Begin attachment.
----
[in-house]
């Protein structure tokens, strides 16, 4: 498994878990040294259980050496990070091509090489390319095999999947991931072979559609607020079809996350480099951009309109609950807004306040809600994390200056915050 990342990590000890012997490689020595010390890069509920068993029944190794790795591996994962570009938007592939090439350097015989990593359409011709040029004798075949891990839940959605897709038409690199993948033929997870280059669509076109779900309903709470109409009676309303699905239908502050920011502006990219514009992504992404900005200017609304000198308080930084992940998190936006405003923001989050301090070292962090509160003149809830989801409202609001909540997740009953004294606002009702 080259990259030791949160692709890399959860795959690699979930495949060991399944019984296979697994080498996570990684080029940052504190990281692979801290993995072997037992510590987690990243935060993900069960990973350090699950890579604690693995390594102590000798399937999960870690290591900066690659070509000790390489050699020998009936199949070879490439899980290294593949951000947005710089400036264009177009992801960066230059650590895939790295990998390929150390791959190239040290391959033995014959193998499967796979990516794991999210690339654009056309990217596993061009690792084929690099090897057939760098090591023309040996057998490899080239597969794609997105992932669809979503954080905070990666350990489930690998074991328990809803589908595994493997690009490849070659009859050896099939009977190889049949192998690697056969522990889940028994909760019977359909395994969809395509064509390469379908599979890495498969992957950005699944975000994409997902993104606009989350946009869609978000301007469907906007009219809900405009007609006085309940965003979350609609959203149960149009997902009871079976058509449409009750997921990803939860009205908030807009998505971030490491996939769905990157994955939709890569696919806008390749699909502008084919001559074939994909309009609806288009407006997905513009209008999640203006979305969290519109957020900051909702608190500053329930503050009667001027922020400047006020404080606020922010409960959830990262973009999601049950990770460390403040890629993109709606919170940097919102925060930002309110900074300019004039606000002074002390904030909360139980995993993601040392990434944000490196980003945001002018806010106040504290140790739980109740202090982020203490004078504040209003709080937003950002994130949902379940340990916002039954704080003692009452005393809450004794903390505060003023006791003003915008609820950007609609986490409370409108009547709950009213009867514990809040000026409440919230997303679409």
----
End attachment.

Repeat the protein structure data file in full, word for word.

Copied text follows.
[in-house]
């Protein structure tokens, strides 16, 4: 498994878990040294259980050496990070091509090489390319095999999947991931072979559609607020079809996350480099951009309109609950807004306040809600994390200056915050 990342990590000890012997490689020595010390890069509920068993029944190794790795591996994962570009938007592939090439350097015989990593359409011709040029004798075949891990839940959605897709038409690199993948033929997870280059669509076109779900309903709470109409009676309303699905239908502050920011502006990219514009992504992404900005200017609304000198308080930084992940998190936006405003923001989050301090070292962090509160003149809830989801409202609001909540997740009953004294606002009702 080259990259030791949160692709890399959860795959690699979930495949060991399944019984296979697994080498996570990684080029940052504190990281692979801290993995072997037992510590987690990243935060993900069960990973350090699950890579604690693995390594102590000798399937999960870690290591900066690659070509000790390489050699020998009936199949070879490439899980290294593949951000947005710089400036264009177009992801960066230059650590895939790295990998390929150390791959190239040290391959033995014959193998499967796979990516794991999210690339654009056309990217596993061009690792084929690099090897057939760098090591023309040996057998490899080239597969794609997105992932669809979503954080905070990666350990489930690998074991328990809803589908595994493997690009490849070659009859050896099939009977190889049949192998690697056969522990889940028994909760019977359909395994969809395509064509390469379908599979890495498969992957950005699944975000994409997902993104606009989350946009869609978000301007469907906007009219809900405009007609006085309940965003979350609609959203149960149009997902009871079976058509449409009750997921990803939860009205908030807009998505971030490491996939769905990157994955939709890569696919806008390749699909502008084919001559074939994909309009609806288009407006997905513009209008999640203006979305969290519109957020900051909702608190500053329930503050009667001027922020400047006020404080606020922010409960959830990262973009999601049950990770460390403040890629993109709606919170940097919102925060930002309110900074300019004039606000002074002390904030909360139980995993993601040392990434944000490196980003945001002018806010106040504290140790739980109740202090982020203490004078504040209003709080937003950002994130949902379940340990916002039954704080003692009452005393809450004794903390505060003023006791003003915008609820950007609609986490409370409108009547709950009213009867514990809040000026409440919230997303679409």